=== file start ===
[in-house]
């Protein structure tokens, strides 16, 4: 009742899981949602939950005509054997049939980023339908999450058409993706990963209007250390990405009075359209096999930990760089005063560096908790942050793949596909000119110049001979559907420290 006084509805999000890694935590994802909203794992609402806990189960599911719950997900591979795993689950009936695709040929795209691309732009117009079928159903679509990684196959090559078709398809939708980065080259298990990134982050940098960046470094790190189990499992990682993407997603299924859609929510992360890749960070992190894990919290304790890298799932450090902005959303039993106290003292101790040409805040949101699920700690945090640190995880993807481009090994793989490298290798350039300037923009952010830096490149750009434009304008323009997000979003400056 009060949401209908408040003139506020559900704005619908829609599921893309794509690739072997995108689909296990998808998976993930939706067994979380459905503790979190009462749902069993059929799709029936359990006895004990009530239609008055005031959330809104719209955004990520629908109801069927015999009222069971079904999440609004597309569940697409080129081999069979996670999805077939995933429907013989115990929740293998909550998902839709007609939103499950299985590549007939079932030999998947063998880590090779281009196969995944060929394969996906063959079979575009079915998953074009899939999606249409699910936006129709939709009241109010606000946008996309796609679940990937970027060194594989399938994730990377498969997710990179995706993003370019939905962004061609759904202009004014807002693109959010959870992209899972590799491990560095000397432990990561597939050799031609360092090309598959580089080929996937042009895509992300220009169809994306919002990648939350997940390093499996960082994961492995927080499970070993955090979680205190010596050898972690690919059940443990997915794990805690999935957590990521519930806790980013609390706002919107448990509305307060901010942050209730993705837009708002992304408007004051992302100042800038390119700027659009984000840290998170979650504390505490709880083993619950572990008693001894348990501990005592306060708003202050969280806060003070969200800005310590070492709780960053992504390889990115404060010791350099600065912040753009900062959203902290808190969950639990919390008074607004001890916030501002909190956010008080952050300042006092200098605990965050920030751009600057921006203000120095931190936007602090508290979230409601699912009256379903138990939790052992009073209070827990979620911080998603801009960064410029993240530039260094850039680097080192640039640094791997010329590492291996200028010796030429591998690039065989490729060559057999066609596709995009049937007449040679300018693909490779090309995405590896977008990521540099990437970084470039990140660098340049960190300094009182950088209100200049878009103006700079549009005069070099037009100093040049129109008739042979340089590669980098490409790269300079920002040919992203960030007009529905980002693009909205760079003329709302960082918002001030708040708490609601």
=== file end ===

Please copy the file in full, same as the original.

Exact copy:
[in-house]
């Protein structure tokens, strides 16, 4: 009742899981949602939950005509054997049939980023339908999450058409993706990963209007250390990405009075359209096999930990760089005063560096908790942050793949596909000119110049001979559907420290 006084509805999000890694935590994802909203794992609402806990189960599911719950997900591979795993689950009936695709040929795209691309732009117009079928159903679509990684196959090559078709398809939708980065080259298990990134982050940098960046470094790190189990499992990682993407997603299924859609929510992360890749960070992190894990919290304790890298799932450090902005959303039993106290003292101790040409805040949101699920700690945090640190995880993807481009090994793989490298290798350039300037923009952010830096490149750009434009304008323009997000979003400056 009060949401209908408040003139506020559900704005619908829609599921893309794509690739072997995108689909296990998808998976993930939706067994979380459905503790979190009462749902069993059929799709029936359990006895004990009530239609008055005031959330809104719209955004990520629908109801069927015999009222069971079904999440609004597309569940697409080129081999069979996670999805077939995933429907013989115990929740293998909550998902839709007609939103499950299985590549007939079932030999998947063998880590090779281009196969995944060929394969996906063959079979575009079915998953074009899939999606249409699910936006129709939709009241109010606000946008996309796609679940990937970027060194594989399938994730990377498969997710990179995706993003370019939905962004061609759904202009004014807002693109959010959870992209899972590799491990560095000397432990990561597939050799031609360092090309598959580089080929996937042009895509992300220009169809994306919002990648939350997940390093499996960082994961492995927080499970070993955090979680205190010596050898972690690919059940443990997915794990805690999935957590990521519930806790980013609390706002919107448990509305307060901010942050209730993705837009708002992304408007004051992302100042800038390119700027659009984000840290998170979650504390505490709880083993619950572990008693001894348990501990005592306060708003202050969280806060003070969200800005310590070492709780960053992504390889990115404060010791350099600065912040753009900062959203902290808190969950639990919390008074607004001890916030501002909190956010008080952050300042006092200098605990965050920030751009600057921006203000120095931190936007602090508290979230409601699912009256379903138990939790052992009073209070827990979620911080998603801009960064410029993240530039260094850039680097080192640039640094791997010329590492291996200028010796030429591998690039065989490729060559057999066609596709995009049937007449040679300018693909490779090309995405590896977008990521540099990437970084470039990140660098340049960190300094009182950088209100200049878009103006700079549009005069070099037009100093040049129109008739042979340089590669980098490409790269300079920002040919992203960030007009529905980002693009909205760079003329709302960082918002001030708040708490609601």